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Tariffs Help Domestic Producers but Can Hurt Consumers

  • Jim Randle

The logo of Corona beer, produced by a Group Modelo brewery in Mexico, is seen on a truck carrying bottles of beer in Mexico City, Jan. 27, 2017

President Donald Trump has threatened to impose taxes, called tariffs, on goods imported to the United States from Mexico and China.

Governments impose tariffs on imported goods and services to make them more expensive to consumers. Tariffs provide revenue to the government and give a price advantage to domestic producers.

A tariff could mean a foreign-made car or bottle of beer will cost more, so domestic autos or beverages sell better or can command higher prices. This makes domestic companies more competitive with foreign firms and helps them keep or even expand their workforces.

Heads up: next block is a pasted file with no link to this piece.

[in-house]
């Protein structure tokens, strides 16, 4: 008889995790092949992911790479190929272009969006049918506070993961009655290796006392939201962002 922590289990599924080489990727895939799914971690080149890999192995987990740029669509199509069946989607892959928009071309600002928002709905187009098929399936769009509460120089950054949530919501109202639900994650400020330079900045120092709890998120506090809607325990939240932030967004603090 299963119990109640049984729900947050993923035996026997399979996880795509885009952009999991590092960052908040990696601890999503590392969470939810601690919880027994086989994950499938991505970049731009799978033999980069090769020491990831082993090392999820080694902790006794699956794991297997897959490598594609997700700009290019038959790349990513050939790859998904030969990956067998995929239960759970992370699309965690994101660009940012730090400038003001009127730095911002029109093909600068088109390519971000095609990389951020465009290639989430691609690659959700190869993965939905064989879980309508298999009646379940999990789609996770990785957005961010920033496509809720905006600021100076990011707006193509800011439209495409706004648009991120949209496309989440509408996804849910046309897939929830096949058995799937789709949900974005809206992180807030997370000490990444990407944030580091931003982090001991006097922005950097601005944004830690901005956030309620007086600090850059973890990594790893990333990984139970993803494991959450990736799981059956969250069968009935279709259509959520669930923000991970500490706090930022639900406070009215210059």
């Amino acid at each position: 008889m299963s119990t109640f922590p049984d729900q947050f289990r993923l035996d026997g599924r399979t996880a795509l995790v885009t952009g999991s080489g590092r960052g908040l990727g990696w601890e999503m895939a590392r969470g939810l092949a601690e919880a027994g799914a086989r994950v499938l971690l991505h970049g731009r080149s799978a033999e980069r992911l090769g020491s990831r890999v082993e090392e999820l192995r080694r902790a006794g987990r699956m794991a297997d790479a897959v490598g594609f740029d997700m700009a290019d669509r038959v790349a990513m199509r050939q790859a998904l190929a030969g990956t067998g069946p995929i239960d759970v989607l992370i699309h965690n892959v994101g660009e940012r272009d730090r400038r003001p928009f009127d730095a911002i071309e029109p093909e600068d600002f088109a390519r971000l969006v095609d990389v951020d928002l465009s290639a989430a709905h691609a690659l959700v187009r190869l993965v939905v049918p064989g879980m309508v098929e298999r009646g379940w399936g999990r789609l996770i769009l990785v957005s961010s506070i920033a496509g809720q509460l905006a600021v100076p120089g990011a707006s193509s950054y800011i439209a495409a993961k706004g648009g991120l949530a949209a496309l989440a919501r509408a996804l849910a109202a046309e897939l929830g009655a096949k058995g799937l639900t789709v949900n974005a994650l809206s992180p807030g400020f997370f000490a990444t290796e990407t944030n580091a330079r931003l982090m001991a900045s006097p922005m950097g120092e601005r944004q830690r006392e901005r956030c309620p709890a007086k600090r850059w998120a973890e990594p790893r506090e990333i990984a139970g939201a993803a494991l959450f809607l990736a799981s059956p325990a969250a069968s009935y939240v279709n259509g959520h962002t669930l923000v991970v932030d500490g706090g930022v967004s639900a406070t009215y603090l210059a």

While tariffs protect domestic industries, they do so at the expense of consumers, and at the risk of increasing inflation. Tariffs also hurt foreign producers, who may press their own government to retaliate by imposing tariffs on U.S. goods headed for their home nation.

This kind of tit for tat slows trade by making it more expensive. Reduced trade can also hurt economic growth and employment by lowering demand for goods and services.

Economists say a vicious circle of rising protectionist tariffs and countertariffs slashed international trade by two-thirds during the 1930s, contributing to the Great Depression.

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